The Daycare Dilemma: How Two Parents Knew When The Time Was RightSerge Bielanko
With kids things change overnight.
So much is said and written about how fast children grow and how rapidly their minds and bodies expand and spread once the dams of babyhood burst. Ten months ago, my wife and I were on the proverbial fence about sending our little girl to a daycare program. We were both chomping at the bit to have some time where she could be out with other kids her age and where we could have just one kid in our midst instead of two.
Henry, our son, was not even 1-year-old yet. And since we both worked from home, we felt as if he could remain with us for a while yet. He could probably use us around to help him out still, we figured, and plus he was a frequent napper, so we could try and squeeze in work time when he was asleep.
But, with Violet, who was approaching three, things were different.
She was walking and talking and getting sharper and more playful and conscious with each passing day — sometimes, with each passing hour. But despite our best efforts to take her somewhere cool and fun almost every day (parks, lakes, playgrounds, etc), we were struggling with our own workloads alongside a little girl who was obviously needing even more stimulation and playtime than we seemed to be providing.
So, we packed her in the car and went searching.
We found a very cool daycare facility where the teachers (my preferred term) were extremely friendly and seemed wildly competent. Violet immediately appeared intrigued by the gang of kids in the room, too. Everything seemed right, somehow. It seemed like it all clicked.
But, underneath it all, my wife and I were nervous, I guess. Violet was our first, our “baby girl,” and she had never ever been away from us in any building somewhere miles away from at least her mom or me. Filling out all the paperwork for the daycare was easy. You just shut your mind down and put some ink in the blanks.
Going to bed the night before her first day though proved more than we could handle.
By the time we went to sleep, we had discussed it and were both deep-fried in relief to conclude that we just couldn’t pull the trigger. Not yet, we said. Not tomorrow.
Violet remained around the house then, for better or worse. Not for too much worse, I reckon, because she still seemed her regular happy-go-lucky self and all. The pressure was more upon my shoulders and my wife’s, too. We had to continue to try and chisel off splinters of time from our day in order to get our work done. It created a lot of stress. We struggled with the responsibility and wrestled it all to the floor the best we could but it took it’s toll on us, on our sanity. We had little in the way of babysitting help, and we failed to make that happen.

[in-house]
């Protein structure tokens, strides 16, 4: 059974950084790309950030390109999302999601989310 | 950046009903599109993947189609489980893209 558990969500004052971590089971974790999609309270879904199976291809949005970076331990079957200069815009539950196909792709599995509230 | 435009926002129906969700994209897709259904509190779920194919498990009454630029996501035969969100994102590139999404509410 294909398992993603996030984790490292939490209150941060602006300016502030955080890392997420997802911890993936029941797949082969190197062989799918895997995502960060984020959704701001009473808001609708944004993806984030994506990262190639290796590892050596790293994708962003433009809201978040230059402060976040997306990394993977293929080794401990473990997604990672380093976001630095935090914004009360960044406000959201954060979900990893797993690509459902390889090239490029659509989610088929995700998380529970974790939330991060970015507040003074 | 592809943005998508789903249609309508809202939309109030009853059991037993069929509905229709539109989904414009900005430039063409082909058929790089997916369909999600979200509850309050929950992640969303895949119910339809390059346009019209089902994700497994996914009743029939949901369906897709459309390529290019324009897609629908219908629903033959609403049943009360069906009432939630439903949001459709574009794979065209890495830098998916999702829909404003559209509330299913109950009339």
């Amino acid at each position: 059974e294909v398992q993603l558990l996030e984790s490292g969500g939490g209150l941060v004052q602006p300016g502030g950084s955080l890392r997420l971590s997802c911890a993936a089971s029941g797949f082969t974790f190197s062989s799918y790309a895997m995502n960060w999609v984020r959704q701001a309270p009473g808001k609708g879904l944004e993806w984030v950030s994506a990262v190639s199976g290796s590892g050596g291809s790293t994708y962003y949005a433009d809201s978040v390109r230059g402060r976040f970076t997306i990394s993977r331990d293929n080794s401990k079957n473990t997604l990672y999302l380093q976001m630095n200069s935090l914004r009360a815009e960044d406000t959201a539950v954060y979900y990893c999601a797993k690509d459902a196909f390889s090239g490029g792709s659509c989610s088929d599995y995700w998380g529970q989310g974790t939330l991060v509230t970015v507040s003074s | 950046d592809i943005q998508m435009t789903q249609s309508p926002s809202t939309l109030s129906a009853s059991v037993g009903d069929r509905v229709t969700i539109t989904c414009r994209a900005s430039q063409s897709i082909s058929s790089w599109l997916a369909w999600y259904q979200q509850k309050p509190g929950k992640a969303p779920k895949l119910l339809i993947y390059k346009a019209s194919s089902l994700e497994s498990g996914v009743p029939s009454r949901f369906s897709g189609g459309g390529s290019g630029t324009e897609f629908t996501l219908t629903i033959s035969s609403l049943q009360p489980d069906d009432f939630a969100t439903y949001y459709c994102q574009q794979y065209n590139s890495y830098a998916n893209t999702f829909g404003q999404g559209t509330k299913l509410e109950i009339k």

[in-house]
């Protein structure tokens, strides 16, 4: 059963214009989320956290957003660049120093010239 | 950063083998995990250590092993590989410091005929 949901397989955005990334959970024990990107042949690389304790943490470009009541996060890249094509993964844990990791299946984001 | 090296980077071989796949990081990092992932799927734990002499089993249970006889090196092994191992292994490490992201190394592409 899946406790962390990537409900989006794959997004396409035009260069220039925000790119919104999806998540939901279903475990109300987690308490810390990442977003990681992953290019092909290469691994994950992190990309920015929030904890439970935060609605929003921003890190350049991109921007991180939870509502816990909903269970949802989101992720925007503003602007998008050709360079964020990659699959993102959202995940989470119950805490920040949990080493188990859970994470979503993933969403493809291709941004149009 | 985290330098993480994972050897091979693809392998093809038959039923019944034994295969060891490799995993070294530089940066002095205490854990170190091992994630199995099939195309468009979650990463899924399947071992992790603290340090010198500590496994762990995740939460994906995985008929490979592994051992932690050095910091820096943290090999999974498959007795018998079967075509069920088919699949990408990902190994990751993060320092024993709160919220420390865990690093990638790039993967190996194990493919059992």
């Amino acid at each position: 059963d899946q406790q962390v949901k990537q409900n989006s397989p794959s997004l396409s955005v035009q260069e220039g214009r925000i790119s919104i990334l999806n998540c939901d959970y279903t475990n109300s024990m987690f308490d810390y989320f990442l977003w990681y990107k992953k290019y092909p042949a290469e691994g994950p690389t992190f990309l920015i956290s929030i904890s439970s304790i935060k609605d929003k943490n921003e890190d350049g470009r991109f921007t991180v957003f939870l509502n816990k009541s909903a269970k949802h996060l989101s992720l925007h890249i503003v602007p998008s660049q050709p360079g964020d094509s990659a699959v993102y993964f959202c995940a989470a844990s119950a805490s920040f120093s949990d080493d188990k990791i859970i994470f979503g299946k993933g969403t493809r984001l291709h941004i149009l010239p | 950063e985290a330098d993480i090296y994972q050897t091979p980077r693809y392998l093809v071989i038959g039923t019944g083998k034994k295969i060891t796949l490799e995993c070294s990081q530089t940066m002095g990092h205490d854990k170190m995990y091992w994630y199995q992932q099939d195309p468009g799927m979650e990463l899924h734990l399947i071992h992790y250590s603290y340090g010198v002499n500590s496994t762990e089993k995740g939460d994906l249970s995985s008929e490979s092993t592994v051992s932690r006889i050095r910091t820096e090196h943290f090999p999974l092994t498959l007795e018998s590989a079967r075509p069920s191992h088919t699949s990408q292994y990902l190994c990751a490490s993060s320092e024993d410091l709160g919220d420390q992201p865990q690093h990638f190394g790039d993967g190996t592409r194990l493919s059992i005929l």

Then, our house burned up.
We had to move overnight. Obviously, that threw a couple new twists in the plot, and when the dust began to settle we were in a different house, in a different town, exhausted and confused. Then, one day not long after we’d landed in the new place, Monica came home and told me she had visited the Y in the closest big town, and that they had a cool daycare program. I could see the twinkle in her eye.
She had made up her mind and was right, and I knew it.
And man, what a difference.
Suddenly, Violet was out in the world. She was with kids her age, kids just like her but different in all the right ways. Our little girl, who we were so scared to let go of, flunk off the chains of procrastination we had wrapped her all up in and skipped away from us, happy and free.
Suddenly, we had a little more time to work. Not tons, of course. A one-year-old in the house is still pretty equal to keeping fifteen or twenty goats in the kitchen. But we had more than we’d had before. And Violet was a couple mountains and valleys over, safe and sound with folks who were watching her out of the corner of their eagle eyes, and she was coloring and playing house and eating lunch alongside other three-year-olds who shared her passions for Dora the Explorer and dinosaurs and swimming in the pool.
Looking back now, I know we didn’t do anything wrong as parents. Because if something feels even a little bit off, then we have to trust our instincts, huh? I mean, the castles of fatherhood and motherhood, they’re built out of the energy bubbling off of our hearts and our brains and our guts. They are complex fortresses designed to protect and preserve the kings and queens of our life. Everything we feel, everything we do … is for them; our decisions are all connected to our kids.
So, that evening when we pulled back and decided not to send Violet to daycare/preschool, that was just us being us. In all of our uncertainty and all of our mixed emotion, there was nothing but love in it’s purest hazy form.
And when the day came, when Monica had that look in her eye, we crossed a really long and scary bridge over a bottomless canyon, knowing full-well that we were ready to get to the other side and never look back. Every parent has to do it. Every mommy and every daddy.
And it ain’t easy. And it ain’t supposed to be. But, there is life on that far cliff over there. A lot of it.
Way more than I ever dreamed there could be.
Yesterday, Violet came out of the Y with a picture of a house made out of drinking straws and I’ll tell you what.
It was as cool as if our ‘Little Mama’ just nonchalantly handed me and her mom the very keys to the kingdom we’d been searching for all along.
You can also find Serge on his personal blog, Thunder Pie.
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